Christina Gillham

Stories by Christina Gillham

  • The Saudi 'Sex & and the City'?

    When Rajaa Alsanea’s “The Girls of Riyadh” hit bookstores in the Middle East in 2005, it caused a furor. Referred to by some as a “Sex and the City” for Saudi Arabia, the book delved into the social, romantic—and sometimes sex—lives of its four female characters. Published first in Lebanon—and published in the United States this month—the book almost immediately made its way to Saudi Arabia, where it was denounced by religious conservatives as immoral and hailed by reformists as a much-needed condemnation of Saudi Arabia’s restrictive society. Alsanea, 24 years old at the time, was propelled to stardom, making appearances on TV, receiving supportive phone calls from the royal family and an endorsement from no less a figure than the king’s labor minister and close adviser, Ghazi al-Gosaibi.“The Girls of Riyadh” explores the lives of four young women—Lamees, Sadeem, Gamrah and Michelle. Their stories are told by a narrator in a series of postings on an Internet chat room. The women,...
  • Does Your Child Need a Personal Trainer?

    Like many 13-year-olds, Adam Hillen likes sports. As a seventh grader in Mason, Ohio, he plays on his junior high school's football and wrestling teams. But his father became concerned when Adam began working out with his friends. "He would go to the weight room with a bunch of kids, and I just thought that invited injury," says Doug Hillen.So he took Adam to meet Doug Gibson, a personal trainer and president of Sensible Fitness in nearby Blue Ash. "I wanted Adam to learn the right way to lift weights," says Hillen. "I thought a personal trainer was the way to go."Gibson started Adam on basic strengthening moves, using lunges and leg presses to build up his leg muscles and glutes, and then eventually worked him into speed training, sprinting and lateral running drills, useful for his position as fullback on the football team. The sessions also helped him with his workouts outside the gym. "Doug teaches me a lot that I can do at my house," says Adam. More than eight weeks after Adam...
  • Bought to Be Sold

    Every year, close to 65,000 dogs are used for medical research in the United States. How do laboratories get the animals? Some come from licensed "Class A" dealers, who specifically breed dogs for research. But the majority of dogs are acquired from Class B dealers, who are also licensed by the U.S. Department of Agriculture—but who can obtain their dogs from various sources, including unlicensed sellers known as bunchers, for as little as $20.The transactions are legal if the bunchers can prove they raised the animals themselves or acquired them from someone who did. But animal-rights groups claim that Class B dealers, who can sell the dogs for hundreds of dollars, often do not check the origins of the dogs they acquire—and that bunchers will pick up strays or simply steal dogs from backyards. Moreover, animal-rights groups claim, some dealers often neglect and abuse these dogs before selling them. Members of one animal-rights organization—Last Chance for Animals—spent six months...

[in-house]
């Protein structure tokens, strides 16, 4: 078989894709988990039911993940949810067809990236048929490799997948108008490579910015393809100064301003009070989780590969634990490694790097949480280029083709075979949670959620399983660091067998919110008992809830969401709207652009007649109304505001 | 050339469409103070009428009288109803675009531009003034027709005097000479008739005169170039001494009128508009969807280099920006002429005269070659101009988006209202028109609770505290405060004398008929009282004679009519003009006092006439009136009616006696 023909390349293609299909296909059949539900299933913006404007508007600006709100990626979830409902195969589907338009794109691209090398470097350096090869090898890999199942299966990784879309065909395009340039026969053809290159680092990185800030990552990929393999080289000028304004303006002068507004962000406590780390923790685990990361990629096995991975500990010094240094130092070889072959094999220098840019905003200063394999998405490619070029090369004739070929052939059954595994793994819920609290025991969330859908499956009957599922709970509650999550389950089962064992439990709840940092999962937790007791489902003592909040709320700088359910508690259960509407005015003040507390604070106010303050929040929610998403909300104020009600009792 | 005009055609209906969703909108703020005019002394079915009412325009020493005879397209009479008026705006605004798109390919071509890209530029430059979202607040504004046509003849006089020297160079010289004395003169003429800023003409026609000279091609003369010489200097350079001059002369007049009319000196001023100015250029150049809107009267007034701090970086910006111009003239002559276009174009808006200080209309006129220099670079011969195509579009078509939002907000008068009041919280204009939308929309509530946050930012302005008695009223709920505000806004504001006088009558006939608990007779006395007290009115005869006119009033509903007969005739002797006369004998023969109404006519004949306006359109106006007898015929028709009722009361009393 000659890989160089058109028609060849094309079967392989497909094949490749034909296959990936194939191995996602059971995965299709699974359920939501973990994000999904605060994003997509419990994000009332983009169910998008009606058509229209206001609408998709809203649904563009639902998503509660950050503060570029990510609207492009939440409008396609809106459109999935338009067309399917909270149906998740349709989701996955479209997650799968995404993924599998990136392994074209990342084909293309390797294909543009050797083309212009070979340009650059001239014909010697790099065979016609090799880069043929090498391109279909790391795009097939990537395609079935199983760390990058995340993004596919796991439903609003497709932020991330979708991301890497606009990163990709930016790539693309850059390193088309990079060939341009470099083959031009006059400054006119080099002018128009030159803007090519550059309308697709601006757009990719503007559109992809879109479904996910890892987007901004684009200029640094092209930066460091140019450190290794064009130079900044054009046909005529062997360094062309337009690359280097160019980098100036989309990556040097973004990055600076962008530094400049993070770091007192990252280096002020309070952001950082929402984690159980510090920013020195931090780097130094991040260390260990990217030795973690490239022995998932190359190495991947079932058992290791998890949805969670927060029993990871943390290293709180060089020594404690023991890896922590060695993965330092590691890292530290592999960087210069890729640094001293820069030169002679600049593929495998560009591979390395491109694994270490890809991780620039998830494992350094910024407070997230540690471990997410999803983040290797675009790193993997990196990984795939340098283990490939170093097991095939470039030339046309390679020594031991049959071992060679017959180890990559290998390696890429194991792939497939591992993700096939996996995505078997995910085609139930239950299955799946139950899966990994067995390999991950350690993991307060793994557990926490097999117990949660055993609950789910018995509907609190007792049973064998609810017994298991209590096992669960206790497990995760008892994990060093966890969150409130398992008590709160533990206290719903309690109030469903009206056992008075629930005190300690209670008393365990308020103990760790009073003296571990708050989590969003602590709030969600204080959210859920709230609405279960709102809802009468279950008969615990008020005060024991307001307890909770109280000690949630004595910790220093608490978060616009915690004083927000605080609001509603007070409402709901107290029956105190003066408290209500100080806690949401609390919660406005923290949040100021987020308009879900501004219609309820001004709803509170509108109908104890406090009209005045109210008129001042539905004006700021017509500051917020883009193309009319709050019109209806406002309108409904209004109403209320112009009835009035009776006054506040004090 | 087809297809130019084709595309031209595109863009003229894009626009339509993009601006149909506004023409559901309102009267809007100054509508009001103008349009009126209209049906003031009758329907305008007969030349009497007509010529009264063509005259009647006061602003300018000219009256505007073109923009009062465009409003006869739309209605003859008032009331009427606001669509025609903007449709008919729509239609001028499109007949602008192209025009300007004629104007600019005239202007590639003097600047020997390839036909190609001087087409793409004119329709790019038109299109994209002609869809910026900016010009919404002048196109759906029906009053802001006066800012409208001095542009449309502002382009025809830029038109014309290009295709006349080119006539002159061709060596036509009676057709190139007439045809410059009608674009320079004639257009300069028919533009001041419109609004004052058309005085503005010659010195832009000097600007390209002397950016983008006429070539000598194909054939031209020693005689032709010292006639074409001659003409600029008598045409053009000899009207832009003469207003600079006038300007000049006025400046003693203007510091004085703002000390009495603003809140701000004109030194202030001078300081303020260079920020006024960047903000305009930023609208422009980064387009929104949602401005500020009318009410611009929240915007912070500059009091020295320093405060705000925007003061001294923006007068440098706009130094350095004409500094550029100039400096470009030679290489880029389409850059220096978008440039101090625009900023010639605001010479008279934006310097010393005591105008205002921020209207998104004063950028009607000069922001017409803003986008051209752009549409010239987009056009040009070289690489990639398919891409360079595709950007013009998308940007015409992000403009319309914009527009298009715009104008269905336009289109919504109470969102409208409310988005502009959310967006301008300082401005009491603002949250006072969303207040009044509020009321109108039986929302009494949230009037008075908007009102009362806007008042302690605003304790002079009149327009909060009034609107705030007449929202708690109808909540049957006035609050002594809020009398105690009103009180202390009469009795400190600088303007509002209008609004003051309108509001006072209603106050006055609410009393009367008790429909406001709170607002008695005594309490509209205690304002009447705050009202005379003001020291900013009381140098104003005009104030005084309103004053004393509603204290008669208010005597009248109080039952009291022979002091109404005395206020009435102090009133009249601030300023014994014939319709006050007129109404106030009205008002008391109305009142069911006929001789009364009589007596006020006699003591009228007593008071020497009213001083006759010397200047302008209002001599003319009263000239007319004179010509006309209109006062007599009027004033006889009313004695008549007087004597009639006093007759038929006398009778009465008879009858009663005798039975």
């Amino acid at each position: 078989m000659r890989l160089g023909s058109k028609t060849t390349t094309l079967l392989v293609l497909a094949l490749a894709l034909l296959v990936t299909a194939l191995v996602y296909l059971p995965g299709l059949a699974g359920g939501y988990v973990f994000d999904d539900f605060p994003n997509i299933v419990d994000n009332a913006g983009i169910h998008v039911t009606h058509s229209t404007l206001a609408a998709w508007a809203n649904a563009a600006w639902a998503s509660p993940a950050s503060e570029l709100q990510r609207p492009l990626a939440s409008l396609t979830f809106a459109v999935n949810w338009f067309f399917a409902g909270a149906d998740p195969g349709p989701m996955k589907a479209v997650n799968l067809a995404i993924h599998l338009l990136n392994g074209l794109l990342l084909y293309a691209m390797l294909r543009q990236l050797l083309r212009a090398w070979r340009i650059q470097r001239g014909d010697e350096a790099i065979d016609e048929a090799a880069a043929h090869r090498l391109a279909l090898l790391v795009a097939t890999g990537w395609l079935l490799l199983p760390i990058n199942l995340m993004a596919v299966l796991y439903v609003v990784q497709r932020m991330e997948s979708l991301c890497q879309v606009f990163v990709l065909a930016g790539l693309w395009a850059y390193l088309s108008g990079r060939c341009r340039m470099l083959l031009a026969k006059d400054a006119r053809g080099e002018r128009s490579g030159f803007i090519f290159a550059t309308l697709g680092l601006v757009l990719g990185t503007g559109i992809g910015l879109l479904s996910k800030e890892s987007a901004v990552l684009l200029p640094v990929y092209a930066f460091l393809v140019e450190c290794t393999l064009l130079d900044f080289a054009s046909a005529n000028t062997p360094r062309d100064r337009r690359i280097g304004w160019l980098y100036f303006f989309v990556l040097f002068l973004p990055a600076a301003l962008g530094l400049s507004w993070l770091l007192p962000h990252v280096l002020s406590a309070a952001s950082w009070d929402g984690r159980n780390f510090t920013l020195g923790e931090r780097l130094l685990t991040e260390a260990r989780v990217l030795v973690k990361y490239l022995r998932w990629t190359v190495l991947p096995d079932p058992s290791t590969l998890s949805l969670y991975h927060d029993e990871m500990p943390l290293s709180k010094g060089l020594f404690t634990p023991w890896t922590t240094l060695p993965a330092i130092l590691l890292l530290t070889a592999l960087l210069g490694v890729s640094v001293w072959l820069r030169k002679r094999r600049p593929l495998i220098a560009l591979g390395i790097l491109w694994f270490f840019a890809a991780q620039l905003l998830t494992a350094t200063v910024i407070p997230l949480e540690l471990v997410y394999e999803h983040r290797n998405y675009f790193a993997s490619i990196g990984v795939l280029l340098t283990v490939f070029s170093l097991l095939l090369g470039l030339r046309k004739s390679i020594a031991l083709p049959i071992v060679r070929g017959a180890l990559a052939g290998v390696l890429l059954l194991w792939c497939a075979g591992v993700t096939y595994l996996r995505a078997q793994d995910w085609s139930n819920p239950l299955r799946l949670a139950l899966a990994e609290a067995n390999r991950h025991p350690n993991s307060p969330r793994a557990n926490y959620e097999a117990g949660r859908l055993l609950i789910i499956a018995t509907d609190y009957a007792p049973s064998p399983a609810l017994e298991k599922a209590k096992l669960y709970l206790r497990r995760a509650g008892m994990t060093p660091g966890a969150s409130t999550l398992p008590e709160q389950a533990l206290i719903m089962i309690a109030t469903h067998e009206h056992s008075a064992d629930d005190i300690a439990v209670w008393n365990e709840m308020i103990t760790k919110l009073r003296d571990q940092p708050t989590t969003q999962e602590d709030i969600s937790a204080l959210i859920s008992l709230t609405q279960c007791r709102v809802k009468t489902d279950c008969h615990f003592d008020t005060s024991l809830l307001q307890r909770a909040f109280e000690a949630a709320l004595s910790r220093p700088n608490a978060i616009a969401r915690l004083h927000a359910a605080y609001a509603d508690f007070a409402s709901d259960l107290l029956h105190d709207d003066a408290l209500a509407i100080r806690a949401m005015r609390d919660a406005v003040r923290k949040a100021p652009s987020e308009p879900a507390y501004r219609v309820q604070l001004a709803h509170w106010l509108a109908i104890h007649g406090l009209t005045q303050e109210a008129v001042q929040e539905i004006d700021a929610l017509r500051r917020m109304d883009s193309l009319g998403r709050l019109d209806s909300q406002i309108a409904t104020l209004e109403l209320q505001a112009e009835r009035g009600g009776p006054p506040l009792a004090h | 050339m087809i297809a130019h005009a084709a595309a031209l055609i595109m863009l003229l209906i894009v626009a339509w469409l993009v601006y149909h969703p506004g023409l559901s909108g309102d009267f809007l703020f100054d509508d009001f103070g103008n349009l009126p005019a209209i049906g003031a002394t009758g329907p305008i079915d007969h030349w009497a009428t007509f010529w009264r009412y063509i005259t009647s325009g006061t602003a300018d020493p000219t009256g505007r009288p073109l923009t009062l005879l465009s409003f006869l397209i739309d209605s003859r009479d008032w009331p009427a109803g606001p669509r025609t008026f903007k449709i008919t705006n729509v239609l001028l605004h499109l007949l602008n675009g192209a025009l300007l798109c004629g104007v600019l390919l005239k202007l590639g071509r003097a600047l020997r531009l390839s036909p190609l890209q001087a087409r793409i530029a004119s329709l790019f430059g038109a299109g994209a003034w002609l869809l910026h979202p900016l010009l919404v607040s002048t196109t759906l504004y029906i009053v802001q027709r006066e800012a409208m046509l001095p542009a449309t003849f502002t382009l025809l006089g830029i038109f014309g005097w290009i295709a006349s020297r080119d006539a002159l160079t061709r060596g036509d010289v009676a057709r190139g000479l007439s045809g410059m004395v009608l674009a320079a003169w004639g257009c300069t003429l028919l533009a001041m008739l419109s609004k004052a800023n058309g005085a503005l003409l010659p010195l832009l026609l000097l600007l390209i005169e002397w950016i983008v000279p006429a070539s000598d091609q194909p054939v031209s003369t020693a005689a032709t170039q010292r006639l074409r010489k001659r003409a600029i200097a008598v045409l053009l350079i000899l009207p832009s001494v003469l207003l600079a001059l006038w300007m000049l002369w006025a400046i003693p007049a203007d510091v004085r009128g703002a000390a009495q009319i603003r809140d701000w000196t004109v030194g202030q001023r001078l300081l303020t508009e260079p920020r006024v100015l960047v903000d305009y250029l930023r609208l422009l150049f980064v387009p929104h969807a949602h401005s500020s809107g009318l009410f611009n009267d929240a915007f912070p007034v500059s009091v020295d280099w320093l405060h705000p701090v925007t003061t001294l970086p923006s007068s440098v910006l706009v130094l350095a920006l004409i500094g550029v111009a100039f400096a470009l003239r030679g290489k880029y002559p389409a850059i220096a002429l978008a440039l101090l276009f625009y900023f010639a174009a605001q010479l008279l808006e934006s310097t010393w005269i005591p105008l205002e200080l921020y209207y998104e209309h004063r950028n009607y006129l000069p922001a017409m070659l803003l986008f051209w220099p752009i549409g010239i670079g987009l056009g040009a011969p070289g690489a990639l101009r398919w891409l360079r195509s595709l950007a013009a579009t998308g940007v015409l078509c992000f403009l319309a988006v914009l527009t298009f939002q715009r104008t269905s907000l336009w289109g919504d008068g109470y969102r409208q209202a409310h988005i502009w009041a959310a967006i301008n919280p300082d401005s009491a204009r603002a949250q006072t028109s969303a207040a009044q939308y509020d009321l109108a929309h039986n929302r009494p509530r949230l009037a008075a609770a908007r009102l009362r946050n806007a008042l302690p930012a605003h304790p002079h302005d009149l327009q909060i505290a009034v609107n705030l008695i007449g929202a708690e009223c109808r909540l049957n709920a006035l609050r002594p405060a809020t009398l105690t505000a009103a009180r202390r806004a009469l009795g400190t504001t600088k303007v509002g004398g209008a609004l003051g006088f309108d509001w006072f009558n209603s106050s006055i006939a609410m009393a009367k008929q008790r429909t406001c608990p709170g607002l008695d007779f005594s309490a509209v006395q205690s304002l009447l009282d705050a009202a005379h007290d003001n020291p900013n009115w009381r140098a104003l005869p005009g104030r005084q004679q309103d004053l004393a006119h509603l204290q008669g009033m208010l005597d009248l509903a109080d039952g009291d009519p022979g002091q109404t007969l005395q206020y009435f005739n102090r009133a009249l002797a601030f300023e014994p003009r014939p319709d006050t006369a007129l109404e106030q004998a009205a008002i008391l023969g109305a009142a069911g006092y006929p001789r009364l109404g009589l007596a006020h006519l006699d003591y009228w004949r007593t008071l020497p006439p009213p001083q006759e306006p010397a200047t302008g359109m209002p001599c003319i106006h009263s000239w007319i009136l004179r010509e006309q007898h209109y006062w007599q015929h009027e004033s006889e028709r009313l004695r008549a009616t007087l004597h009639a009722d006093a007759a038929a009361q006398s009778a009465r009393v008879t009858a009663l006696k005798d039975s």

• ORGANS: NOTEWORTHY PROBLEM

    The biggest mystery in Europe this year isn't "The Da Vinci Code"--it's the question of what is killing the Continent's great pipe organs. That is the issue confounding scientists, music historians and organ experts involved with the EU-funded Corrosion of Lead and Lead-Tin Alloys of Organ Pipes in Europe (COLLAPSE), a research project formed when a mysterious corrosion began appearing in the hollow cylinders of some of Europe's oldest and most venerable instruments. One of the first incidents was discovered in the early 1990s, when the pipes of the 538-year-old Stellwagen organ of the St. Jakobi parish church in Lubeck, Germany, became cracked and hole-ridden. Since then, similar cases have appeared from Italy to the Netherlands. Experts fear that thousands of Europe's 10,000 historic organs are damaged.There are many theories as to what lies behind the deterioration. One likely cause is corrosion by acids that are emitted naturally from oak wood, which was used to renovate many...
  • 'An Evolution'